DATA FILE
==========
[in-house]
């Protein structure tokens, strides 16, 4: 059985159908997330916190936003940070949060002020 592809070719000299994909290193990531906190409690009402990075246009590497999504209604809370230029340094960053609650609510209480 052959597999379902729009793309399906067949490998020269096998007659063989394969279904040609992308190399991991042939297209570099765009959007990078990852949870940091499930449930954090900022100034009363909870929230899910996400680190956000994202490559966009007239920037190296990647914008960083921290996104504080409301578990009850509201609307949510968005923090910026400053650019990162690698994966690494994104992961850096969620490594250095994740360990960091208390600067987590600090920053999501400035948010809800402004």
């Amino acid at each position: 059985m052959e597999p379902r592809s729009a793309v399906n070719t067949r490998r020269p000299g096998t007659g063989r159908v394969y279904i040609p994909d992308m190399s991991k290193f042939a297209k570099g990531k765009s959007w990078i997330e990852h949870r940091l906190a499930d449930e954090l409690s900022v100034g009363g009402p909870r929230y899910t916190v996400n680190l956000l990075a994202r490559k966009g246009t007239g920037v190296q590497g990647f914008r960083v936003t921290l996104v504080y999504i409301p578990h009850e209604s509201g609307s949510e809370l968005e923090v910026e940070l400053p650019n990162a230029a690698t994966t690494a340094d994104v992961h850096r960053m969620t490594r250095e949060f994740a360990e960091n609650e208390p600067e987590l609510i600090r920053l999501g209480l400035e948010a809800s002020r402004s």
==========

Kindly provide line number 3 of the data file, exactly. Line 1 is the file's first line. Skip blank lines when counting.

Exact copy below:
């Amino acid at each position: 059985m052959e597999p379902r592809s729009a793309v399906n070719t067949r490998r020269p000299g096998t007659g063989r159908v394969y279904i040609p994909d992308m190399s991991k290193f042939a297209k570099g990531k765009s959007w990078i997330e990852h949870r940091l906190a499930d449930e954090l409690s900022v100034g009363g009402p909870r929230y899910t916190v996400n680190l956000l990075a994202r490559k966009g246009t007239g920037v190296q590497g990647f914008r960083v936003t921290l996104v504080y999504i409301p578990h009850e209604s509201g609307s949510e809370l968005e923090v910026e940070l400053p650019n990162a230029a690698t994966t690494a340094d994104v992961h850096r960053m969620t490594r250095e949060f994740a360990e960091n609650e208390p600067e987590l609510i600090r920053l999501g209480l400035e948010a809800s002020r402004s």